A worker on the kill floor at the Maple Leaf Foods pork processing facility in Burlington, was reinstated to his job after the Union grieved his termination. The employer alleged that the worker, by violating its Humane Hog Handling Program, could jeopardize its business and risk government sanction under federal meat inspection regulations. While the arbitrator agreed with the employer, that the grievor’s conduct warranted serious discipline, he ordered the employer to reinstate the worker due to mitigating circumstances.
GRIEVANCE & ARBITRATION
Great reviews for second annual YLDP Fourteen young people attended the second annual Locals 175 & 633 Youth Leadership Development Program (YLDP). It ran from September 24 – 29 at the Training & Education Centre (TEC) in Mississauga.
President Wayne Hanley and Instructor Mark Stockton welcomed participants to the program.
The week-long course is designed to educate and involve young members in their Union. Content included Union information – what, why, where & how – plus organizing, globalization, political awareness and youth activism. Participants were extremely enthusiastic about the opportunity. Watch for information on next year’s program, which will be distributed next August. Plan to apply if you’re a member who is 29 years of age or younger and want to learn more about your Union. If you know young members who you feel could benefit from this program, please encourage them to apply. What the program participants said: • My experience was amazing. Lots of educational programs. Great, great knowledge of the Union and why Participants in the program were front row, from left: Dynal Sok, Sun Valley Foods; Hamse Mumin, Sun Valley Foods; Tim Wilson, Better Beef; Ian Cook, Fortino’s. Middle row: Meagan Malley, Comfort Inn; Ashley Nesbitt, Homewood Health Centre; Tasha Aird, Maple Leaf; Don Gamble, Budget Car Rental; Michael Yager, Pepsi Bottling. Back row: Mark Stockton, Instructor; Dan Guillot, Coca-Cola; Lee Johnson-Koehn, Fortino’s; Aleshea Wilson, Zellers: Robert McCulloch, Food Basics; Alain Thibault, Food Basics.
it is here for us. I will make sure I take everything that I learned back to my workplace and inform my fellow employees. • I am motivated to make youth’s voices heard and listened to. • I’m glad I came; it’s an experience that every youth in the Union should try. The knowledge I learned will definitely help me when I go back to work.
Dynal Sok receives certificate from Local 175 Executive Assistant, Shawn Haggerty.
CAN committee members Naveen Mehta and Stan Raper (second from right and right, respectively) spoke as panel members about our Union’s involvement with the migrant farm workers and the formation of CAN.
CAN supports the CCNC annual fundraising banquet
CCNC dinner: Guests at the UFCW Locals 175 & 633 CAN table included Local 175 members Kevin Shimmin, Lien Huynh, Victor Carrozzino, Paul Johku, Jehan Ahamed and NDP MP Olivia Chow.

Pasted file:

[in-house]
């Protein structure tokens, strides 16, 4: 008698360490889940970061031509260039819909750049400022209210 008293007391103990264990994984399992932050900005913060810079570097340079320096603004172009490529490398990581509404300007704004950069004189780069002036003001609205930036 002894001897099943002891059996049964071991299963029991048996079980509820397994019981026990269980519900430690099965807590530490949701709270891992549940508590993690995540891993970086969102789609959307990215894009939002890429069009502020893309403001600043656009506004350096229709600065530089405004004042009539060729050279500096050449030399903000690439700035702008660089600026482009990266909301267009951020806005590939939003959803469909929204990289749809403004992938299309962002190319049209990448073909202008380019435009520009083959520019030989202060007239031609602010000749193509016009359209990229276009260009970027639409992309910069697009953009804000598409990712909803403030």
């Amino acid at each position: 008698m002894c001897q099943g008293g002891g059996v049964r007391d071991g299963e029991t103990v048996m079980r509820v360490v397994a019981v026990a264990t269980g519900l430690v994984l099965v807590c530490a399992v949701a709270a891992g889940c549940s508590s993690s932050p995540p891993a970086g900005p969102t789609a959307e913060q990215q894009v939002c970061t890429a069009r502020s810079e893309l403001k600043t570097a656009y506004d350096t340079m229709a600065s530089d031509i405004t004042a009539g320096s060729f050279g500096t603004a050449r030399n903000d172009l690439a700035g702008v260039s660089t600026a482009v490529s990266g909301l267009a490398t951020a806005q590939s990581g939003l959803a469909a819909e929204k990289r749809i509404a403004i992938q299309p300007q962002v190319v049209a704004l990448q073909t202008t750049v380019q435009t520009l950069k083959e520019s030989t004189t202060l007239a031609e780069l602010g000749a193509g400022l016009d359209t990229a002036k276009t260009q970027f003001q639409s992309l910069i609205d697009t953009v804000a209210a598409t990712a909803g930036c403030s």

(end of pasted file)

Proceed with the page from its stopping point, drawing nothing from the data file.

On October 12-13, 2006, Local 175 Community Action Network (CAN) committee members Naveen Mehta, Stan Raper and Lien Huynh participated in a conference entitled: Skills, jobs and immigrants: Who’s working? What’s working? Conference attendees met to discuss the “brain wasted” phenomenon caused by lack of recognition for foreign credentials and experience. Because of this, many of the thousands of skilled immigrants arriving in Canada each year are struggling to survive in low-paying jobs, while their education, skills and work experience are not utilized.
Local 175 CAN committee members attend jobs conference
This year, the Chinese Canadian National Council (CCNC) celebrated its victory in finally achieving an official apology from the federal government for the Head Tax policy. The Head Tax was a racist policy that taxed Chinese workers who built the Trans-Canada railroad, for each relative who came to Canada. It was eventually replaced by the even more racist Exclusion Act which banned all further Chinese immigrants to Canada. This was despite the fact that the Trans-Canada railroad, and hence the country of Canada, would not have existed if not for the contribution of these Chinese workers
UFCW Humanitarian Fund assists HWA
In August 2006, Local 175 CAN Committee Members Kevin Shimmin and Lien Huynh attended the annual HWA BBQ . . .
The Homeworkers Association (HWA) receives significant funding from UFCW Canada to assist with skills upgrading and training. HWA membership is made up of Chinese workers who sew garments in their homes. The purpose of the annual BBQ is to celebrate past victories and attract new members.
. . . which was attend by 50-60 HWA members.
Are you moving?If you are moving or planning to move, please let us know so we can continue to
send you Locals 175 & 633 publications, such as Checkout, as well as important documents relating to your union membership. Please mail your new address to us at Locals 175 & 633 UFCW Canada, 2200 Argentia Road, Mississauga, Ontario L5N 2K7, or call us at 905-821-8329 or 1-800-565-8329. If you prefer, e-mail: email@example.com
Return postage will be paid by: UNITED FOOD AND COMMERCIAL WORKERS Locals 175 & 633 2200 Argentia Road Mississauga, Ontario L5N 2K7
Canada Post Corporation Publication Agreement No. 40064671
Read the December 2006 issue of Checkout magazine.